"I think that this does represent an expansion of judicial powers," Mo said. "This sort of law, which diminishes a citizen's right to protect themselves, is far behind the times."

Currently, Chinese authorities may detain suspects, formally arrest them, or place them under residential surveillance, essentially a form of house arrest, at their home or in a hotel room.

Administrative sentences of up to 15 days for minor offenses may be imposed by police without the need for a trial, while sentences of up to three years' "re-education through labor" can be handed down by local committees without recourse to a court.

However, dozens of activists and political dissidents have reported being taken "on holiday" in recent months to out-of-town locations ahead of sensitive political dates and anniversaries, or to prevent them from carrying out planned activists.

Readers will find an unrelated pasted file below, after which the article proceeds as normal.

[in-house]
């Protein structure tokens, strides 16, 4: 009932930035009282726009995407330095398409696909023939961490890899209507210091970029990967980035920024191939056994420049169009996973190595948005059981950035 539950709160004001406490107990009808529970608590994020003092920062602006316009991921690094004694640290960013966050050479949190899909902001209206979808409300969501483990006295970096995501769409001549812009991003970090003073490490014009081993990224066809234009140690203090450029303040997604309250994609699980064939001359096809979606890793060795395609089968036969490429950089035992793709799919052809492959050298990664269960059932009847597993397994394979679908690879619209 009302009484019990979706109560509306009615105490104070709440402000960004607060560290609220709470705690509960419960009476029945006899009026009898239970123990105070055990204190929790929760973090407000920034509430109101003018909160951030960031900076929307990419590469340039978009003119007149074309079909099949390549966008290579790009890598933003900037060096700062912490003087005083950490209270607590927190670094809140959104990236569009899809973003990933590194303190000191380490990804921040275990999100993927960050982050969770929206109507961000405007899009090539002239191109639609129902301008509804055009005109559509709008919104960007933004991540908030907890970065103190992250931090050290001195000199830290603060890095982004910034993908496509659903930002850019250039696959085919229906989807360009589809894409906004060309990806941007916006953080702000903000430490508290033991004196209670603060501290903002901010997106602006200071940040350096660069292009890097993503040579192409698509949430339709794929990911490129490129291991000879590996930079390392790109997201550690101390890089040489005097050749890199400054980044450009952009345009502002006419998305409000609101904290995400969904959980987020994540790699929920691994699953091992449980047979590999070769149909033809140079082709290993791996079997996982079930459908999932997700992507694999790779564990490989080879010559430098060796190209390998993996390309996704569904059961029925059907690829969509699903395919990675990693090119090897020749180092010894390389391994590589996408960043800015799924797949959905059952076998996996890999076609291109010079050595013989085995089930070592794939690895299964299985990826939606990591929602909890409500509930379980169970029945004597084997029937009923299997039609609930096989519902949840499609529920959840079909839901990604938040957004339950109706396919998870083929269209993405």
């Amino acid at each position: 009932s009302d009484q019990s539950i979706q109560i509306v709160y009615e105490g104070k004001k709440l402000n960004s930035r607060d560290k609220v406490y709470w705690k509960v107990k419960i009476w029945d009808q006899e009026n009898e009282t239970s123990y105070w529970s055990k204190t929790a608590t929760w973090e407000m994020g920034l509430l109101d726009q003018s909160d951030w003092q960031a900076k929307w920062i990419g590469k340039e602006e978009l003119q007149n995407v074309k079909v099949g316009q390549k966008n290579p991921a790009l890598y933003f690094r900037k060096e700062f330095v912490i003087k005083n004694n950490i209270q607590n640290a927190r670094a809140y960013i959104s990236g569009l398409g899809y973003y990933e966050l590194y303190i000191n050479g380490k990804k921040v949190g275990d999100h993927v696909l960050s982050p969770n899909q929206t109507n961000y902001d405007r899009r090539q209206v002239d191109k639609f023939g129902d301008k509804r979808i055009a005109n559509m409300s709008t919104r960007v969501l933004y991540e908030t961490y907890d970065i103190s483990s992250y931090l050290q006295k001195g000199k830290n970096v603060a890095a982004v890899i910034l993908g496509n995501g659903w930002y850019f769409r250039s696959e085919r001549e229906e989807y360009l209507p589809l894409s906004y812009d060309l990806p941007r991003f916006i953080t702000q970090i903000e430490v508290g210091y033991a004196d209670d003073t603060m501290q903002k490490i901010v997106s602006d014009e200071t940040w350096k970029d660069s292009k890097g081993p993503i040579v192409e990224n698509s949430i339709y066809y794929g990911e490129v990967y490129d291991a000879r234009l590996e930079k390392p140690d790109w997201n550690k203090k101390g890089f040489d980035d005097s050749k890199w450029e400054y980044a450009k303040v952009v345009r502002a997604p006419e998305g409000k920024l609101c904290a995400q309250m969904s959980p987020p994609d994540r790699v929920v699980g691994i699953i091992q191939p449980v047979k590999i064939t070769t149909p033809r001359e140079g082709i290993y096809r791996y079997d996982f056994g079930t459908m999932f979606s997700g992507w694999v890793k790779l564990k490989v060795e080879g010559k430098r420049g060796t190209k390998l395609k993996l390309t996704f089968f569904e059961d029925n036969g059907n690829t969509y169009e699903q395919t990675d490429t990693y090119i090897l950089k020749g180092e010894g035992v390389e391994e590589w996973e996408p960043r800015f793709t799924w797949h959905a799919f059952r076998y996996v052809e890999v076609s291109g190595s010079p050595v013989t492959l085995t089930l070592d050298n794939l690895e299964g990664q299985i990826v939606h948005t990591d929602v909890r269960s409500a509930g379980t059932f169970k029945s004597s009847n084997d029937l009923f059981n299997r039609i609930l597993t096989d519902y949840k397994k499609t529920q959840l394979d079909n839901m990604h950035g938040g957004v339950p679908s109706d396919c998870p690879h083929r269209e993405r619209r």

While the "holidaying" technique is nothing new in China, it has been applied in a much more systematic way following a nationwide "stability" crackdown in the wake of the Arab Spring uprisings in the Middle East last year.

High-profile activists like Ai Weiwei and jailed rights lawyer Gao Zhisheng had also been previously taken away by police to unknown locations, with no public information about their whereabouts or well-being, and no word to their families. 

Cases of torture are more likely to be reported in the course of such "disappearances" or unofficial detentions, according to rights groups.

Formal areas of detention such as police stations or prisons are seen as being marginally safer for detainees, because they have an inherent bureaucracy, and are easier to approach.